Thread: I decided to go for it...

  1. #1
    Registered User
    Join Date
    Jun 2011

    I decided to go for it...

    I decided to go to school for computer science, I have a lot of questions on what to do to prepare myself for the real world. I want to become a good reliable programmer. What should I look for in schools, what classes I should take, what should I look for in work study opportunities and what type of stuff I should study outside of class any Info would be much appreciated. The only reason I am able to go to school is because of the Montgomery GI bill and I dont really have any references to ask about colleges and computer science, so i would really apreciate it...

    Thank you

  2. #2
    C++ Witch laserlight's Avatar
    Join Date
    Oct 2003
    Make of it what you will, but I took some of Joel Spolsky's Advice for Computer Science College Students.
    Quote Originally Posted by Bjarne Stroustrup (2000-10-14)
    I get maybe two dozen requests for help with some sort of programming or design problem every day. Most have more sense than to send me hundreds of lines of code. If they do, I ask them to find the smallest example that exhibits the problem and send me that. Mostly, they then find the error themselves. "Finding the smallest program that demonstrates the error" is a powerful debugging tool.
    Look up a C++ Reference and learn How To Ask Questions The Smart Way

  3. #3
    Registered User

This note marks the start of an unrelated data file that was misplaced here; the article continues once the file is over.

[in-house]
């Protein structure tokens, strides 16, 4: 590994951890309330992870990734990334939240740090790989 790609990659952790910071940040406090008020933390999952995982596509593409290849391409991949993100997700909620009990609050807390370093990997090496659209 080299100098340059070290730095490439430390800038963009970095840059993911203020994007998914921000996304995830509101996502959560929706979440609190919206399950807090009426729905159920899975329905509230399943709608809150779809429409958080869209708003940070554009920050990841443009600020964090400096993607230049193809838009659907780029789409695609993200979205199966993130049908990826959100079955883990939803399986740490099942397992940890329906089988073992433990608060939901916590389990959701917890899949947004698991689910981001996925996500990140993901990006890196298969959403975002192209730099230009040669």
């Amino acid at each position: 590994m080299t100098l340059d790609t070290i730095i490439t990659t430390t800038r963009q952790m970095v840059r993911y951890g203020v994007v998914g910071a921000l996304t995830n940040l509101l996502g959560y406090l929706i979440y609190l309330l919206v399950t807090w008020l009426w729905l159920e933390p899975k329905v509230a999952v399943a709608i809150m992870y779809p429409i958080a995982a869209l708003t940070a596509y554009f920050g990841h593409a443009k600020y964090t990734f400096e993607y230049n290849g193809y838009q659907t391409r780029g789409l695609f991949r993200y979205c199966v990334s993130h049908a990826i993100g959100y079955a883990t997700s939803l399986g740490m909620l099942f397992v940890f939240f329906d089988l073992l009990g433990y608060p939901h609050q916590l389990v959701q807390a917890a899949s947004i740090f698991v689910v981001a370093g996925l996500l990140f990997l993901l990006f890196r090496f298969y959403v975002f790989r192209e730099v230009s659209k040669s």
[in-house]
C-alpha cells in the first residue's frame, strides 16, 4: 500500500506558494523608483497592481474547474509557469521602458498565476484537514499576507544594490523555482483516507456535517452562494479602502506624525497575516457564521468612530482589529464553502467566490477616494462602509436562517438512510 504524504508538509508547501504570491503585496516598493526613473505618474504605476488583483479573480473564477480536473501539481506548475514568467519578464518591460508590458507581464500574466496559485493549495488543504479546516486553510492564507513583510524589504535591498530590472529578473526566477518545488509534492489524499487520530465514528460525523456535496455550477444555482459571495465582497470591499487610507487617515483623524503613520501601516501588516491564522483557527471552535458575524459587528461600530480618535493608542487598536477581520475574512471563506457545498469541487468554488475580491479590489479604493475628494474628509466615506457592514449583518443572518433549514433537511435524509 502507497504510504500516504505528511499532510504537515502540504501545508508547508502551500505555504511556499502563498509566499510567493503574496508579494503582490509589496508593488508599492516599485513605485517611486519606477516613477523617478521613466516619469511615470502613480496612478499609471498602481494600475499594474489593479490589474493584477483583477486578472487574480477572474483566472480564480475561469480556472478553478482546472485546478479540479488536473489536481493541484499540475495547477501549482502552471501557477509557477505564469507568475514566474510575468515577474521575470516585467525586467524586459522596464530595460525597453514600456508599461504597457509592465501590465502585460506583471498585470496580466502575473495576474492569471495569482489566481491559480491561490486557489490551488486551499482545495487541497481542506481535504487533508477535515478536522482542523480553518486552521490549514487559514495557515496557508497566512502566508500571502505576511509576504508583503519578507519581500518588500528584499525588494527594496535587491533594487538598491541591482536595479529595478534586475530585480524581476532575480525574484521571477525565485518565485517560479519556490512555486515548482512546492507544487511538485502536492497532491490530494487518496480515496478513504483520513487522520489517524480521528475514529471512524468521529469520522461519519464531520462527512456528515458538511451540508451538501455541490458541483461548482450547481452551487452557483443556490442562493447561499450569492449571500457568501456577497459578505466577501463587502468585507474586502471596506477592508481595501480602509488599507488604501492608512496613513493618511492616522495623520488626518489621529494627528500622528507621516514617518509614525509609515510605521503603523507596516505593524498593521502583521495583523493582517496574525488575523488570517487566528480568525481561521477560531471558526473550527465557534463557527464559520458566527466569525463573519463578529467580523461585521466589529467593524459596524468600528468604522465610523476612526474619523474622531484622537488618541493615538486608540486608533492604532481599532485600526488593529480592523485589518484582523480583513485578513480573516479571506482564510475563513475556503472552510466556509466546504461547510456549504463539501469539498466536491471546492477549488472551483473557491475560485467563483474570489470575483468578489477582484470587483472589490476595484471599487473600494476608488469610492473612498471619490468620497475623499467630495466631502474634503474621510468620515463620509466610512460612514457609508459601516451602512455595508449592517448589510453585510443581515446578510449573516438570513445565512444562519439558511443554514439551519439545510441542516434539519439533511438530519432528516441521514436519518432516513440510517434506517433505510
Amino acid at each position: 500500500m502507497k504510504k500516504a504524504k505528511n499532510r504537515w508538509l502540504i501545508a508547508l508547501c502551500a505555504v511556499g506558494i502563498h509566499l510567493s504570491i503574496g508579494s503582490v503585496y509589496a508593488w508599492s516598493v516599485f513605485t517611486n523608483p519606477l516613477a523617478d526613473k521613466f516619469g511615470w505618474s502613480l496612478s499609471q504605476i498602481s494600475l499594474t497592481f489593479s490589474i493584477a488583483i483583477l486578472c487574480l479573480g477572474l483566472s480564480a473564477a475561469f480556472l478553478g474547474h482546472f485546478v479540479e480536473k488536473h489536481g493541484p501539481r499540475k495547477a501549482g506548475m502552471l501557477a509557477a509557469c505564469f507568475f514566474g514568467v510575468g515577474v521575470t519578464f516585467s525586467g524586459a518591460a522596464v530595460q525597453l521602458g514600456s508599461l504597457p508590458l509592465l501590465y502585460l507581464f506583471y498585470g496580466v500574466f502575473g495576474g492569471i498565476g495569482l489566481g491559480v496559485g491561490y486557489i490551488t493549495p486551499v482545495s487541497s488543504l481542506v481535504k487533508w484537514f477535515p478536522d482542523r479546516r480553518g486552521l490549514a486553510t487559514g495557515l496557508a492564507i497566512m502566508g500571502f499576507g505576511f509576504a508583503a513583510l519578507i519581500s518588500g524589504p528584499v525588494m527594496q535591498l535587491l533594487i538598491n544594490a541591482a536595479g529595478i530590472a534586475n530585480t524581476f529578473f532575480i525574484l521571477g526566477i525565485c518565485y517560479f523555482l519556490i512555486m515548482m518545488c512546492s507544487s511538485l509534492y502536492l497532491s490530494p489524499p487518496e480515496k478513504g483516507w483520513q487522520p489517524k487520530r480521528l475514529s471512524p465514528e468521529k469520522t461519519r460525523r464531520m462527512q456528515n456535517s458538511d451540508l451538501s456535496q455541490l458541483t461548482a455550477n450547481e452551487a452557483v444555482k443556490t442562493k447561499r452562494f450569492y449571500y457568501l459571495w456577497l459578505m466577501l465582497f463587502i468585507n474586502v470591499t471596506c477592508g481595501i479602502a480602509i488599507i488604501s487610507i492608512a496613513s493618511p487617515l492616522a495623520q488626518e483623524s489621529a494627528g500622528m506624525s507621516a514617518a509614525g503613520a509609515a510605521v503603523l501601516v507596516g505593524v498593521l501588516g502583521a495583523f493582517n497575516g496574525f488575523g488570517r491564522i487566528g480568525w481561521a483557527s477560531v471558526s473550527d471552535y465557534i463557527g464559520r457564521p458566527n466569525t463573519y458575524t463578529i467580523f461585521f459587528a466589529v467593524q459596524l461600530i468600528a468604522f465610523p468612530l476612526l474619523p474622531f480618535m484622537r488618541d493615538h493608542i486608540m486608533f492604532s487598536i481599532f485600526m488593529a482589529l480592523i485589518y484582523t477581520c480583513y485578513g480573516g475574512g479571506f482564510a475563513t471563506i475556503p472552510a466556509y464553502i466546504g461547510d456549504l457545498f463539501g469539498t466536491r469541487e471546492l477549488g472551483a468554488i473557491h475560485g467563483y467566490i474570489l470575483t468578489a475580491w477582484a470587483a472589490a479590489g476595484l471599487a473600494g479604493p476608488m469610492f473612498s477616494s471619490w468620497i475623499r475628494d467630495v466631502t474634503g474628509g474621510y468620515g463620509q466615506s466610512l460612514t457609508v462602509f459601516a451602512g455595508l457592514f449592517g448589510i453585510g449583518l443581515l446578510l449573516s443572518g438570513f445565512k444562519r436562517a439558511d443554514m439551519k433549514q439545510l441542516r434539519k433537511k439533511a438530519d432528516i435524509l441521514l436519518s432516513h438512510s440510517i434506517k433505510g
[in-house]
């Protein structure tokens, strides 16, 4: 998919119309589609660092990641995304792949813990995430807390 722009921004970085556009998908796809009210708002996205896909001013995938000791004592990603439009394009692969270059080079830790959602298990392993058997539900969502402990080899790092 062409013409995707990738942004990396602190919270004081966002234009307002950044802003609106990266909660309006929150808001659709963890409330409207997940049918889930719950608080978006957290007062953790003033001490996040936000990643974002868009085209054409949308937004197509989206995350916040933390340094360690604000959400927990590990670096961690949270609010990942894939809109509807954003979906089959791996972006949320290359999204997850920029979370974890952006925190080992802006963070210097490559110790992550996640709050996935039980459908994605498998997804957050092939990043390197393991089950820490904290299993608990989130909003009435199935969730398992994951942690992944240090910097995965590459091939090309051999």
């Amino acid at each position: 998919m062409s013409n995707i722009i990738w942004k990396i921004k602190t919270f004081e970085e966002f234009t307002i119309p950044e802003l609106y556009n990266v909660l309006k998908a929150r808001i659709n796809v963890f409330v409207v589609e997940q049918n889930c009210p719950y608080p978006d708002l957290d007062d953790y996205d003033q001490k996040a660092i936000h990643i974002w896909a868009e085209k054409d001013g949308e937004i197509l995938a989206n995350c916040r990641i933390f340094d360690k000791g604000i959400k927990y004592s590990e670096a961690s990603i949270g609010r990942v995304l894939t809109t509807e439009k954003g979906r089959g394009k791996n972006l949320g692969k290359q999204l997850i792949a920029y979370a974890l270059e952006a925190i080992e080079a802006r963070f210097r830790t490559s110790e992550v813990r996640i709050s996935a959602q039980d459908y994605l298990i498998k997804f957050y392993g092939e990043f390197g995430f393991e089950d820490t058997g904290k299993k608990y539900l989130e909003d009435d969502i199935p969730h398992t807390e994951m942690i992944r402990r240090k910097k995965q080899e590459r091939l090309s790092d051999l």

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    Jun 2011
    Thanks, that answered a lot of my question. What about your own experiences?

  4. #4
    Registered User
    Join Date
    Jul 2010
    Just my opinion. Nothing more than that, so I won't give an essay to back it up. Without further ado (and pretty much in this order):

    Start out with a language like C++ which has all the object orientated features that mark modern development, but won't protect you from having to contend with some lower-level realities of computing (pointers, memory management)

    Once you are comfortable with your first tool (C++ in this case), now learn how to get the most out of it: start learning data structures and algorithms. This is basically the art of learning to use your head/maximizing efficiency.

    Learn a managed language like C# or Java. You already have experience with the grittier details of computing if you know C++ or something lower-level, so now you can appreciate what these languages take care of for you. Though they might be easier in some respects, this can be a real accelerator in some sense....because you don't have to worry about as many little details, you can be more ambitious with projects and more quickly jump into dealing with bigger challenges and larger issues.

    Software Engineering: Learn how to plan a serious project. Requirements gathering, use cases, detailed use case specifications, analysis class diagrams, sequence diagrams...that's right, ambitious projects aren't just coded via spur of the moment inspiration.

    Design Patterns: Learn how to effectively mange complexity in code

    ....these are my pillars but there will be much more along the way (databases, web, etc)
    I made a pair of "Braille Gloves" which have 6 vibration motors in six finger tips and vibrate in the relevant patterns. I have used this to read stuff while out walking. Given there is a fairly well defined programmer-oriented Braille encoding I should imagine it would work in this situation. Diagrams could be a pain still.

    Note: I am not blind but have learnt Braille fairly easily so for me it works quite well

    Disclaimer: I haven't tried this while driving yet...

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